Aug 292017


The Merriam-Webster Dictionary tells us that no one is completely sure where the word flummox comes from, though its first known use was in Charles Dickens’ debut novel, The Pickwick Papers, published in 1837. It means “to confuse”, and among its synonyms are “baffle”, “perplex”, “bewilder”, “bemuse”, and “mystify”. And when you understand all that, it’s not confusing at all why this Tennessee band chose Flummox as their name — because flummoxing listeners seems to be their primary mission.

We’ve devoted attention to Flummox in past years, with Austin Weber calling their debut album Phlummoxygen “a modern classic” and then premiering a song from their second album Selcouth.

The band’s most recent release is a four-song demo that emerged in June under the name Garage Prog, and the second song on that demo, “Tom Walker Blues“, has become the basis for the band’s first music video (directed by Matt Rose), which we are about to present for the first time to a completely unprepared public audience.



The band are now operating as a quartet, with each member embracing a particular persona — a Witch (bass and lead vocals), a Wizard (guitars, vocals, keys), an Alien (drums), and a Squonk (guitars, vocals). An no, I don’t know what a Squonk is, but by process of elimination you can figure out who it is when you expose yourself to the video (and sure, feel free to expose yourself while you watch, I get the impression the band would probably enjoy that).

There is one more character in the video, the man of wealth and taste whose name you’ll guess though you may not guess the nature of his game (the horned one is played by the band’s friend Zach Ferrin, of the band Fable Cry). As the song reminds us, there’s always the risk that if you sell your soul to the devil, you may get ripped off in the end.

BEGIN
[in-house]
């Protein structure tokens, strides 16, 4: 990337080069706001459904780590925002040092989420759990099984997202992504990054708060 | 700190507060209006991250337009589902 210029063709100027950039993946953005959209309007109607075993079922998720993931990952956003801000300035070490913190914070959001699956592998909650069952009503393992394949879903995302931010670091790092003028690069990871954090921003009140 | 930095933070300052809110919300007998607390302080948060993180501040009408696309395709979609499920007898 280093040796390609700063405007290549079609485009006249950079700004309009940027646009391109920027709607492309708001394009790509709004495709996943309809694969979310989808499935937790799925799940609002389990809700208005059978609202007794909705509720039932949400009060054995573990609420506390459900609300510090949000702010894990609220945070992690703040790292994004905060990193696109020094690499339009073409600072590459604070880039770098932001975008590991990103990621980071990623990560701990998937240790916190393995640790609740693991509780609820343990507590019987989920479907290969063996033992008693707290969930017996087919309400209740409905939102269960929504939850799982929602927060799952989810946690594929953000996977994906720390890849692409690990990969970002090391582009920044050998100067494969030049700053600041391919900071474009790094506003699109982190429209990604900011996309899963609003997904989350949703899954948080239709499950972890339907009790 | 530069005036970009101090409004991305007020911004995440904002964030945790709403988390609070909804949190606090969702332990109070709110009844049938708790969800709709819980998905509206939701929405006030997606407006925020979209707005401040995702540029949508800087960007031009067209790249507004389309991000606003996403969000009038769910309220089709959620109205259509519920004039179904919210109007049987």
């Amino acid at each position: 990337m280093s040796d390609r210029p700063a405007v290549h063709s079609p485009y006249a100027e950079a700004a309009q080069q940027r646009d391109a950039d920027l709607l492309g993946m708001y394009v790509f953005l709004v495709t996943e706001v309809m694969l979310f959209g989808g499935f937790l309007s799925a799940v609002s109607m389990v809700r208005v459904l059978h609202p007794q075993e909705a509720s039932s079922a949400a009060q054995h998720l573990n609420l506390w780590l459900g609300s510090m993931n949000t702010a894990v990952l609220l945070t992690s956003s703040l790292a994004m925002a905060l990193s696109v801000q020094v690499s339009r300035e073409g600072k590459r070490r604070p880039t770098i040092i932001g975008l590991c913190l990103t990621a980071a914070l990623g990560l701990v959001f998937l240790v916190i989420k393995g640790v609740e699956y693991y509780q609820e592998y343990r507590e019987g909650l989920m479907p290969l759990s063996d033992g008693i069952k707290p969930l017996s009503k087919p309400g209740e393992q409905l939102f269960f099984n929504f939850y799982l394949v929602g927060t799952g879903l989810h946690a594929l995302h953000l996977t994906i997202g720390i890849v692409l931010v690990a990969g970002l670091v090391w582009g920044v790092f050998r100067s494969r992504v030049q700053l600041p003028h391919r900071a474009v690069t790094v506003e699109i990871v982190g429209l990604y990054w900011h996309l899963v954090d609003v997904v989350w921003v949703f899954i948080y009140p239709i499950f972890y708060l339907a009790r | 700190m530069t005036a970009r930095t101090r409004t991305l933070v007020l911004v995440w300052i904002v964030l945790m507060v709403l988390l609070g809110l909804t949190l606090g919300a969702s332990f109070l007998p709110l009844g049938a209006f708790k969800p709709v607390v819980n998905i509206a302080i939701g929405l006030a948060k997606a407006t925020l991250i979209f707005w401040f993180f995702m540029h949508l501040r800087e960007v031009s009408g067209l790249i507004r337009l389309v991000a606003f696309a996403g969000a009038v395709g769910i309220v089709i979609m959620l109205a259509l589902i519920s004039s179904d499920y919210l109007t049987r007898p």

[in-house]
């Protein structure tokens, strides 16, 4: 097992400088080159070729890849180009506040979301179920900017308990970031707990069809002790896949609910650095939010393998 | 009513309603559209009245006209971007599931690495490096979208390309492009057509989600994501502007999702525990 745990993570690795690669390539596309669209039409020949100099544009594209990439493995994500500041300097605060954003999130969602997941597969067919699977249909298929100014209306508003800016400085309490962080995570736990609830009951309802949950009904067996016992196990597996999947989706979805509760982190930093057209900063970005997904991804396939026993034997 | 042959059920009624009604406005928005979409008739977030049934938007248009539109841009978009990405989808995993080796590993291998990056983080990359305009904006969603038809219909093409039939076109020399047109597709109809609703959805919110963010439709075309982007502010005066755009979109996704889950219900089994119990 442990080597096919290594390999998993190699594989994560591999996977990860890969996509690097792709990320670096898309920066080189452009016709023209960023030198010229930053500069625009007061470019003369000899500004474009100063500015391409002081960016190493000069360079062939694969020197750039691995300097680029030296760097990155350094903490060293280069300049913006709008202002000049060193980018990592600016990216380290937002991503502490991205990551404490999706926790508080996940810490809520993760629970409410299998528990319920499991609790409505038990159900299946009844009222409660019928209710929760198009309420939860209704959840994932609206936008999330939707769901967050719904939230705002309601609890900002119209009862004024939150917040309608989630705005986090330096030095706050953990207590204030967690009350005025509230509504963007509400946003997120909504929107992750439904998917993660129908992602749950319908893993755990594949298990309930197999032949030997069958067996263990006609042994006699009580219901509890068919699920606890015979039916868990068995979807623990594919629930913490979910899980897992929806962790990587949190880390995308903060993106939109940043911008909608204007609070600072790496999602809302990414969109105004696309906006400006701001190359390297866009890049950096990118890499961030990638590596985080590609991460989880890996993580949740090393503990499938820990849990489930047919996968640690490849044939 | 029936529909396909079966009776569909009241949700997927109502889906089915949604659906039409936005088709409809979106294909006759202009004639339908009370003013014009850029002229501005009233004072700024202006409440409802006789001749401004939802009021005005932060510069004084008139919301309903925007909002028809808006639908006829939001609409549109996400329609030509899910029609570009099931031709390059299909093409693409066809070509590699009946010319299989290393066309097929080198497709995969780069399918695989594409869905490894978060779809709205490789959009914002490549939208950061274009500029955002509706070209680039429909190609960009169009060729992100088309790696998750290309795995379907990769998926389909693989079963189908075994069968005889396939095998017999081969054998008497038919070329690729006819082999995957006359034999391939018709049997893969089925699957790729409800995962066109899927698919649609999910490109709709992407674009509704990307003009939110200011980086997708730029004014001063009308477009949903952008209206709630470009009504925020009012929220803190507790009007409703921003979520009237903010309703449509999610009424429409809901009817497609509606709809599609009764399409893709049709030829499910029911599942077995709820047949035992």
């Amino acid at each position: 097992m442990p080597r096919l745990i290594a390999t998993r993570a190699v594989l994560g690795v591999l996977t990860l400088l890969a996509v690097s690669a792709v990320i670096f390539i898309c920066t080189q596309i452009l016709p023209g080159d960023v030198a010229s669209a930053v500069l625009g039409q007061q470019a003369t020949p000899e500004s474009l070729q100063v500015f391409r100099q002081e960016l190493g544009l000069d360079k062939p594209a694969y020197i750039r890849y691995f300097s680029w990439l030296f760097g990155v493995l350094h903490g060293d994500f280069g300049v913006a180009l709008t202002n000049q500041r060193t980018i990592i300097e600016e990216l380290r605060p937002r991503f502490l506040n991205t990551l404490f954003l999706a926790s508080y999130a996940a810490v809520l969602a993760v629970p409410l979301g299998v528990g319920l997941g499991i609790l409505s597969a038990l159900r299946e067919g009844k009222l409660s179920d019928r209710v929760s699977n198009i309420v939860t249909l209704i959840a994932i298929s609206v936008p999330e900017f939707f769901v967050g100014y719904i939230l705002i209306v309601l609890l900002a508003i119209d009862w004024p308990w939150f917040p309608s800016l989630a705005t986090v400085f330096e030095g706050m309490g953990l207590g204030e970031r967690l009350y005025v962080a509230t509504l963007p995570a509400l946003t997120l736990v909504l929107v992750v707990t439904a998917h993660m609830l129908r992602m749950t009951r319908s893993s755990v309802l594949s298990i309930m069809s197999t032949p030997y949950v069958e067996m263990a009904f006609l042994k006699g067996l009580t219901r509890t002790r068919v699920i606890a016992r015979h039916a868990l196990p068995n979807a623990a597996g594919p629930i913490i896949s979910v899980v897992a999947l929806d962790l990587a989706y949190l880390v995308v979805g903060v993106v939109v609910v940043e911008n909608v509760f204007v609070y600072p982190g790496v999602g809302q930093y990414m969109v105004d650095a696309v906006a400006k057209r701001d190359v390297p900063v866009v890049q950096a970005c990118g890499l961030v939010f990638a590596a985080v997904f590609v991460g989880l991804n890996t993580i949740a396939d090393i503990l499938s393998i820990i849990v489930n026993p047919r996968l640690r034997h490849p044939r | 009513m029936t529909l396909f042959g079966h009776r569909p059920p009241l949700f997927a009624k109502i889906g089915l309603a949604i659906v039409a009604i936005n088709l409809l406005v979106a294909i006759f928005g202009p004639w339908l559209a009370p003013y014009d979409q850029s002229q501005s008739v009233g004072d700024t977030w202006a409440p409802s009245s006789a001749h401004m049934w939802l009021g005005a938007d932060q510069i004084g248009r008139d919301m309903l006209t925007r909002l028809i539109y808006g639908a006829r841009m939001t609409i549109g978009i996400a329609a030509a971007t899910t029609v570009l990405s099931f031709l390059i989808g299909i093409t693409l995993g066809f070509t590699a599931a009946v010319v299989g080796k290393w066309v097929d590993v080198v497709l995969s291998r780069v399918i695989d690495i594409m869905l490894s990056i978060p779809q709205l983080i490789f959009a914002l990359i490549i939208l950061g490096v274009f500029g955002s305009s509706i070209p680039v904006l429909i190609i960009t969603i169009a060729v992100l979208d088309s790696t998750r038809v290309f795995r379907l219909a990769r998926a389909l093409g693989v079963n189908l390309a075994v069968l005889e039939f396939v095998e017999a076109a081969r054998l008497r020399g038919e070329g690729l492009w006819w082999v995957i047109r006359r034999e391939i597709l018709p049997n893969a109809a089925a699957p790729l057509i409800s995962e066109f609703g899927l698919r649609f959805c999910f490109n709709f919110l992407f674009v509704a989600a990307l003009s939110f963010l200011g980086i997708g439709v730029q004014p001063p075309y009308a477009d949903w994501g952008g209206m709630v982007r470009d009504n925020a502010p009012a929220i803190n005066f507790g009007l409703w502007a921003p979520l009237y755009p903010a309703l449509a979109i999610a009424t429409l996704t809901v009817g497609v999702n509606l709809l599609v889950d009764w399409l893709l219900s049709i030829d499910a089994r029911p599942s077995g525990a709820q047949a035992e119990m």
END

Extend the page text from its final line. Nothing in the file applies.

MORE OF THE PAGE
Consistent with their flummoxing mission (and their previous releases), the band throw genre conventions into the wind (along with heavy metal clothing conventions). “Tom Walker Blues” rocks and skronks, it batters and bubbles, it screams and shrieks, it spirals off into flights of instrumental fancy and drops into a gloomy, ominous crawl. In a word, it’s exuberantly unhinged… but not quite batshit enough to disguise the instrumental skill of the performers, which is impressive.

And with that introduction, we leave you to the intergalactic premiere of the video for “Tom Walker Blues”, and we hope you have fun with it. We sure did. You’ll find Garage Prog on Bandcamp.






  1. probably of English dialectal origin; compare flummocks to maul, mangle ( Heref. Gloss. 1839), flummock slovenly person, also hurry, bewilderment, flummock to make untidy, disorder, to confuse, bewilder (see various E.D.S. glossaries, Heref., Glouc., S. Cheshire, Sheffield). The formation seems to be onomatopoeic, expressive of the notion of throwing down roughly and untidily; compare flump, hummock, dialect slommock sloven

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